The coalition government led by David Cameron has been criticised for sticking to a strategy of austerity even though the country was expected to suffer a triple dip recession in early 2013. It was also stripped of its prized AAA credit rating in February 2013.
IMF calls on Britain to ease austerity drive
The IMF’s chief economist, Olivier Blanchard, has urged Britain to lessen the pace of its austerity programme because of the risk it may fall back into recession this year.
Speaking on BBC radio, Blanchard said Britain’s annual budget statement due in March would be a good time for finance minister George Osborne to “take stock” of his programme of deep spending cuts and tax hikes.
Data due out later on Friday is expected to reveal that Britain’s economy contracted in the final quarter of last year, putting Britain at risk of a “triple-dip” recession.
But Osborne rejected the suggestion, insisting that Prime Minister David Cameron’s coalition government would not succumb to increasing pressure to abandon its so-called Plan A.
“We’ve never been passionate about austerity,” Blanchard said.
“From the beginning we have always emphasised that fiscal consolidation should be slow and steady. We said that if things look bad at the beginning of this year -- which they do -- then there should be a reassessment of fiscal policy.”
He added: “We think that slower fiscal consolidation in some form may well be appropriate.”
However, Osborne said he would not be deterred.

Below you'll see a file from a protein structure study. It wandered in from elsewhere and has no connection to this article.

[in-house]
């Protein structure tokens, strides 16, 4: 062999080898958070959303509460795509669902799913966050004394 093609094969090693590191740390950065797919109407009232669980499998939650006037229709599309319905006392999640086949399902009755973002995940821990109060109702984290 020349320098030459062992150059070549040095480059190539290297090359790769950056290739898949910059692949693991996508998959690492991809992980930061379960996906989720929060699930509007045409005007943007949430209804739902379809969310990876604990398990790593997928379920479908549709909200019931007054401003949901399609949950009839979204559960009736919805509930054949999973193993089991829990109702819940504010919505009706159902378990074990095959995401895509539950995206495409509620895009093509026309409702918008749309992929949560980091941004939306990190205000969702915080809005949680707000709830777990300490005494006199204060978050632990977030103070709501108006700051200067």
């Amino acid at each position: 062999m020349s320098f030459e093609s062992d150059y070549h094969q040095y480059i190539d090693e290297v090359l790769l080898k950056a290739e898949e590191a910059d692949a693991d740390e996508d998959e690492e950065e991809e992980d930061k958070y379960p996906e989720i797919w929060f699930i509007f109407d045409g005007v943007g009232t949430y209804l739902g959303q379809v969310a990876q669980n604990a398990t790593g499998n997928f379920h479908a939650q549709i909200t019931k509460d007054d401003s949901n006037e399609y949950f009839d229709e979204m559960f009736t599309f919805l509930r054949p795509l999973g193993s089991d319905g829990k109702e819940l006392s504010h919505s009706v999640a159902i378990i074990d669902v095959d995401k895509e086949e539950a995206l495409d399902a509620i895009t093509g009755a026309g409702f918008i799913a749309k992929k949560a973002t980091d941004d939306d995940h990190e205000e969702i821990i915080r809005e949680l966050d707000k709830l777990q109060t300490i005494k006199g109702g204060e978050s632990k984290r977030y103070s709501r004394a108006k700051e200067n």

“I don’t think it’s right to abandon a credible deficit plan. Credibility is very hard won and easily lost,” he said at the World Economic Forum in Davos.
“I’m afraid we’re not about to bring that programme (of cuts) to an end, we have set out to the year 2017 a programme of deficit reduction.”
All three main ratings agencies have warned Britain is at risk of losing its top-AAA credit grade, in part because of concerns about the government’s ability to get the country’s debt on a downward trend.
In an acknowledgement of the unpopularity of his programme and the sluggish economy, Osborne insisted: “We are walking a difficult road, but we are walking in the right direction.”
The IMF on Wednesday projected global gross domestic product (GDP) annual growth of 3.5 per cent this year, a dip of 0.1 points from its October forecast, and 4.1 per cent next year.
And it predicted that Britain was expected to expand by only 1.0 per cent this year, rather than by the Fund’s previous estimate of 1.1 per cent. It also downgraded its next year GDP forecast to 1.9 per cent from 2.2 per cent.
Economists expect official data due on Friday to show a contraction in British GDP for the three months to December compared with the third quarter of last year.
Britain sank into the first phase of a double-dip recession in 2008 as a result of the devastating global financial crisis that sparked a number of vast banking bailouts.
The economy rebounded in late 2009 but struggled to stage a convincing recovery and fell back into a second downturn in late 2011, as the eurozone crisis loomed large.
“Friday’s GDP release is likely to show a contraction of the UK economy in the fourth quarter, heralding talk of a triple-dip recession,” said Conall Mac Coille, chief economist at Davy financial group.
“We expect that the contraction will be much sharper than the minus 0.1-per cent quarter-on-quarter consensus,” he added in a note to clients.